Microsoft Boosts Windows 8 Startup Time by up to 70 Percent

Microsoft recently detailed a new startup procedure for its forthcoming Windows 8 operating system that it says will result in 30 to 70 percent faster boot speeds compared to Windows 7.

According to a recent Building Windows 8 blog post by Gabe Aul, a Windows program management director, Microsoft had three goals for the OS' boot times:

  1. Get to as close to zero power usage when hibernating or in "sleep" mode.
  2. Create a new session every time a boot occurs.
  3. Provide a quick turnaround from pressing the power button to using the machine.

The Windows 8 team was able to improve shutdown and startup speeds by giving users another option besides powering down or hibernating. "Now here's the key difference for Windows 8: as in Windows 7, we close the user sessions, but instead of closing the kernel session, we hibernate it," Aul wrote. "Compared to a full hibernate, which includes a lot of memory pages in use by apps, session 0 hibernation data is much smaller, which takes substantially less time to write to disk."

According to Aul, this allows for a system to partially shut down read-heavy applications, while putting the system state and memory files in hibernation. When a system is reactivated, the hibernated data will load first, allowing Windows use to continue while the system's powered-down elements are booting up.

Win8 Startup
Windows 8 startup vs. Windows 7 boot startup.

This hybrid of shutdown and hibernation allows the system to boot up to 70 percent faster than a complete shutdown (depending on system specs) and uses virtually zero watts of power, according to Microsoft. This will help sway users to choosing the quicker hybrid shutdown over the traditional complete shutdown, Aul said, after pointing to data that 57 percent of desktop and 45 percent of laptop owners currently choose to completely shut down their systems every time.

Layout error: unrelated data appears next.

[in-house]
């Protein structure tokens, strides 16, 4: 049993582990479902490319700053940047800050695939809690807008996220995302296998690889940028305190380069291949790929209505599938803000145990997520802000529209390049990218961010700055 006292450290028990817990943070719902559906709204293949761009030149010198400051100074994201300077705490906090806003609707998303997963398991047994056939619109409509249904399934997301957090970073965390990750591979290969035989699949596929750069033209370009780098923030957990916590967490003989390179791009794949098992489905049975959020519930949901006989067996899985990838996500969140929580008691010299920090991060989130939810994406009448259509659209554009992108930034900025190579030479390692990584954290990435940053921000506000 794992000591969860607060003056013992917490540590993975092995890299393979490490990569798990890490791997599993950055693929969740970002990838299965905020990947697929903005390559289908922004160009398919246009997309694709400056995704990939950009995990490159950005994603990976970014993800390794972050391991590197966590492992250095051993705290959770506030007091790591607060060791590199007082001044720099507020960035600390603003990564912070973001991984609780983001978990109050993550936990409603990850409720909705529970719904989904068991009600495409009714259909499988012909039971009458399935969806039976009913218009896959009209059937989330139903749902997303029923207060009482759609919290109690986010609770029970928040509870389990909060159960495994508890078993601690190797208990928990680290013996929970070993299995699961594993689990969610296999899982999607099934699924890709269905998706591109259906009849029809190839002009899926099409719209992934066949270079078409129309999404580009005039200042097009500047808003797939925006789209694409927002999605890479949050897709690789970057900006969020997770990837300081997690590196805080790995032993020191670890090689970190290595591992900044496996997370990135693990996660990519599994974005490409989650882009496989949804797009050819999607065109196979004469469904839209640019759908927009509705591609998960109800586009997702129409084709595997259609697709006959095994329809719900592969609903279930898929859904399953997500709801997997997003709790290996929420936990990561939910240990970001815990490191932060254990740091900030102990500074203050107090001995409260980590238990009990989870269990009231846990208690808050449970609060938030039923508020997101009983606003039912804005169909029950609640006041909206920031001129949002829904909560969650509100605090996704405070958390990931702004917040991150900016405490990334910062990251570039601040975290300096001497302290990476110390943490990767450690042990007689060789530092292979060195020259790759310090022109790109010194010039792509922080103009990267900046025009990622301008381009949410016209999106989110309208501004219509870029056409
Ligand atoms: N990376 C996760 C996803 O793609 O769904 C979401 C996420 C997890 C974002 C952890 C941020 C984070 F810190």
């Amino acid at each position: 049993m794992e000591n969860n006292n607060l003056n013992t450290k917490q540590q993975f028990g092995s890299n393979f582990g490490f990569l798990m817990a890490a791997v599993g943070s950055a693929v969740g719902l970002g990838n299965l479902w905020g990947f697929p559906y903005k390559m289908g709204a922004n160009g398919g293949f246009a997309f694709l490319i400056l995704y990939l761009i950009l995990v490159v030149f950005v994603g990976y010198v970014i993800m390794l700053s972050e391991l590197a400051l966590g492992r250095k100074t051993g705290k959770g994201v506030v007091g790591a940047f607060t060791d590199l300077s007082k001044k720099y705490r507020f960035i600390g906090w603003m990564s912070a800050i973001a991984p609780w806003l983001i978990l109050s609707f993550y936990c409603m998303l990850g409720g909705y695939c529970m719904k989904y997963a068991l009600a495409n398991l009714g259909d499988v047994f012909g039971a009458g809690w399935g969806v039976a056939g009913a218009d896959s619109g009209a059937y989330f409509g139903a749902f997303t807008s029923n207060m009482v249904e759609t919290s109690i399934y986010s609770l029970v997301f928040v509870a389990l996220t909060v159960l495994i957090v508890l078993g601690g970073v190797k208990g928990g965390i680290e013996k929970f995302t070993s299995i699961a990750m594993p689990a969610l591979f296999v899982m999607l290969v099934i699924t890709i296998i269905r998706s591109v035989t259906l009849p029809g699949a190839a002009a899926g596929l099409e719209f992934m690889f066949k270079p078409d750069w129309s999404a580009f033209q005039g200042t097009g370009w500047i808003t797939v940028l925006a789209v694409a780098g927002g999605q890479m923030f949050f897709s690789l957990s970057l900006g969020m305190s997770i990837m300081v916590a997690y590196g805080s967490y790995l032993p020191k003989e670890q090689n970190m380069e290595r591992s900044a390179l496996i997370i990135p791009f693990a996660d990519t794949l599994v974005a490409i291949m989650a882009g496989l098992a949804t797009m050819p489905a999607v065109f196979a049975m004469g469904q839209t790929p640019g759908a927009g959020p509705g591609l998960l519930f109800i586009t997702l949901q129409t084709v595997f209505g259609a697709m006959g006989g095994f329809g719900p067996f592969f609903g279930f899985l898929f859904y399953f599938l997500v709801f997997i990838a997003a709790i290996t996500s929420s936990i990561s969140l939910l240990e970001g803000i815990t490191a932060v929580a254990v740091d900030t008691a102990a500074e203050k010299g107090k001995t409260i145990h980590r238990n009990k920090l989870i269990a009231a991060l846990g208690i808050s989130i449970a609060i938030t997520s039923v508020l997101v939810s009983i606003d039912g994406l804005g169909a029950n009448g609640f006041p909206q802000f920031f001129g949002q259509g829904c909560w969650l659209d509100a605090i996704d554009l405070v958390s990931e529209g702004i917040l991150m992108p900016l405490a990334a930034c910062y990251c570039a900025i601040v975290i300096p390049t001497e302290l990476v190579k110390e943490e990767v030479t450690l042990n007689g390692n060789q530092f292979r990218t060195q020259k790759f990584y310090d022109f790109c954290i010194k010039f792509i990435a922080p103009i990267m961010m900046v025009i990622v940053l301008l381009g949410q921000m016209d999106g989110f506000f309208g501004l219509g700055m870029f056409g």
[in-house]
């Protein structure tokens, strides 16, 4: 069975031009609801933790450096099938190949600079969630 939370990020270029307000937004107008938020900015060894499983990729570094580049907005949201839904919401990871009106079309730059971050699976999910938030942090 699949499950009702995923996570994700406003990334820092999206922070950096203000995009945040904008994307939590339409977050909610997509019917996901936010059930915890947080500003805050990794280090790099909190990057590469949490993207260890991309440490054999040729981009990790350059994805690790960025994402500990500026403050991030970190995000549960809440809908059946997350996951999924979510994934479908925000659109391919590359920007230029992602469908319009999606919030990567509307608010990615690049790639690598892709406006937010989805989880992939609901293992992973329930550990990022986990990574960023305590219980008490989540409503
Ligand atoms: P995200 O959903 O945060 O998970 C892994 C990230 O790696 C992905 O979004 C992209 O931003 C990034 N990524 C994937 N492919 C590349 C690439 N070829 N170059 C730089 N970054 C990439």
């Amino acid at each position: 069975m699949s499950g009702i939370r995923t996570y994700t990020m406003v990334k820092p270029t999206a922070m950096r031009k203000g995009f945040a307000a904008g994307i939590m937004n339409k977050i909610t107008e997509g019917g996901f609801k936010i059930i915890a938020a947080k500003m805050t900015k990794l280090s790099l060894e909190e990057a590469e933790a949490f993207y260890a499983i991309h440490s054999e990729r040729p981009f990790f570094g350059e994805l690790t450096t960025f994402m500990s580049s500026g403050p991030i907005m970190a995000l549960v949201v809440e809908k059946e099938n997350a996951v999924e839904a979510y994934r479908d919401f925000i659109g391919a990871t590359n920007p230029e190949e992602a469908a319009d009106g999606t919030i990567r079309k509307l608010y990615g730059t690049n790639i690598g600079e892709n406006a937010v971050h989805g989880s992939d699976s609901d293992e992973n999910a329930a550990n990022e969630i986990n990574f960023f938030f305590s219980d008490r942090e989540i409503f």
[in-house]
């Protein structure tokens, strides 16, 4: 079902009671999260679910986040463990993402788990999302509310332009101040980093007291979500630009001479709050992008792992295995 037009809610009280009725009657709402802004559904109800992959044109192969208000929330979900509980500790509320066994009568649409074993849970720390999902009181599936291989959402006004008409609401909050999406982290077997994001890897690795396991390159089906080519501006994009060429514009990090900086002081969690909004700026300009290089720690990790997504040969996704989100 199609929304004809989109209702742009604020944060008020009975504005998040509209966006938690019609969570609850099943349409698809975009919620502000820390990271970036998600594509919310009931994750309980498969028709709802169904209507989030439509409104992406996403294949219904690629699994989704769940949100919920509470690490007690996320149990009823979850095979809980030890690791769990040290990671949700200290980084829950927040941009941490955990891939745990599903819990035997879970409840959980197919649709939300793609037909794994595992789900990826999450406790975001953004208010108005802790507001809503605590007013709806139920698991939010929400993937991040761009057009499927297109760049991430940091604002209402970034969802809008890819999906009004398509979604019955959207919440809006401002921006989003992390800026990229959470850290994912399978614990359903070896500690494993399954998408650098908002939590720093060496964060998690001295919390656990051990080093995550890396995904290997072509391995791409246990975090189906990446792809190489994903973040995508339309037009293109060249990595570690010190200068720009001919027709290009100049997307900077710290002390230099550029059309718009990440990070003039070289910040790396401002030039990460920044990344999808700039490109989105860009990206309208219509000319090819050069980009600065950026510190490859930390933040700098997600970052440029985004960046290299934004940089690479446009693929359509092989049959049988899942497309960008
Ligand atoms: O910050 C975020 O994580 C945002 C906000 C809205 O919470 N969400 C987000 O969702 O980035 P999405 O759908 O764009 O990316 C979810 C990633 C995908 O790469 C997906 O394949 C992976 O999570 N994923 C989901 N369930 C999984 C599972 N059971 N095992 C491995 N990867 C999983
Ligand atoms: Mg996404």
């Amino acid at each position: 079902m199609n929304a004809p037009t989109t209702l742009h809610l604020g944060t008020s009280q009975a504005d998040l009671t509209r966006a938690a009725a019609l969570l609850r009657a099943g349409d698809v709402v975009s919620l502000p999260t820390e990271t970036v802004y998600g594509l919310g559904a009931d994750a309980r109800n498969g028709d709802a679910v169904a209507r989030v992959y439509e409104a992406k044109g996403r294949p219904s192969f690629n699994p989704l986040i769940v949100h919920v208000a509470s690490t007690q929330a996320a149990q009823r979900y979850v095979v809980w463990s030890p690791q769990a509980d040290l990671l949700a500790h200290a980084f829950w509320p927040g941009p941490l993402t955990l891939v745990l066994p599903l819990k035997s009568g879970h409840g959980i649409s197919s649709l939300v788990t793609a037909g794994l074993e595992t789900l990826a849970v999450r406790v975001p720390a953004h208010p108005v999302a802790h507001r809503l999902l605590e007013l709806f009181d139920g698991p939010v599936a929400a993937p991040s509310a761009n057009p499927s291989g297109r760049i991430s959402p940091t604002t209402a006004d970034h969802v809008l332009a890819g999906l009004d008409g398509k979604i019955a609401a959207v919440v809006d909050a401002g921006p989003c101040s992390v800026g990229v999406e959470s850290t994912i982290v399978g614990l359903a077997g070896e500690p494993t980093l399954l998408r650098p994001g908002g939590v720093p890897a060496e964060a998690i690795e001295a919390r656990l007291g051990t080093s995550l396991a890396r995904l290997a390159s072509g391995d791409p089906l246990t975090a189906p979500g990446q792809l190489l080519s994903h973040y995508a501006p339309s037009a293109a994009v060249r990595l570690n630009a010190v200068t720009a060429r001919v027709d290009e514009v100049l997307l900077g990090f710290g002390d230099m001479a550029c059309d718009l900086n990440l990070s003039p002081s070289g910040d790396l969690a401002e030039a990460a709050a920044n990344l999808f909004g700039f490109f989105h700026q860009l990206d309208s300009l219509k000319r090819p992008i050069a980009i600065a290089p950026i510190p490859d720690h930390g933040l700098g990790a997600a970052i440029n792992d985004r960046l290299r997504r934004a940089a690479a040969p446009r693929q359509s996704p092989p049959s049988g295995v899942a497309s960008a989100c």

Also helping the overall startup time is the inclusion of a "multi-phase resume capacity," which uses all available cores in a multi-core system to divide the workload of reading and compressing the hibernation data (called a hiberfile).

While this new procedure for startup and shutdown will be the default behavior of a Windows 8 machine, Aul assured those who want to run a complete shutdown -- whether for driver refreshes or system maintenances -- the UI can be reverted back to the manner in which Windows 7 powers down.

Windows 8 Feature


System-on-chip integration on ARM platform designs, as well as x86 platforms from AMD and Intel, enabling new form factors for devices

Steve Ballmer at the Computer Electronics Show, January (link)

Touch-enabled user interface similar to Windows Phone 7, along with traditional menu access via mouse and keyboard

Steven Sinofsky at All Things Digital's D9 event and Mike Angiulo at Computex Taipei, June (link)

Backward compatibility with hardware that can run Windows 7

Steven Sinofsky, Building Windows 8 blog, August (link)

An App Store link built into the OS

Steven Sinofsky, Building Windows 8 blog, August (link)

USB 3.0 support

Dennis Flanagan, Building Windows 8 blog, August (link)

Management of multiple copy jobs via a single dialog box

Alex Simons, Building Windows 8 blog, August (link)

Ribbon user interface for Windows Explorer for file management

Alex Simons, Building Windows 8 blog, August (link)

Quick access to the contents of ISO files and VHD files

Rajeev Nagar, Building Windows 8 blog, August (link)

Inclusion of Windows Media Center

Steven Sinofsky, building Windows 8 blog, September (link)

Hyper-V for Windows 8 client

Matthew John, building Windows 8 blog, September (link)

Faster boot times via new hibernation option

Gabe Aul, building Windows 8 blog, September

More on Windows 8:

About the Author

Chris Paoli (@ChrisPaoli5) is the associate editor for Converge360.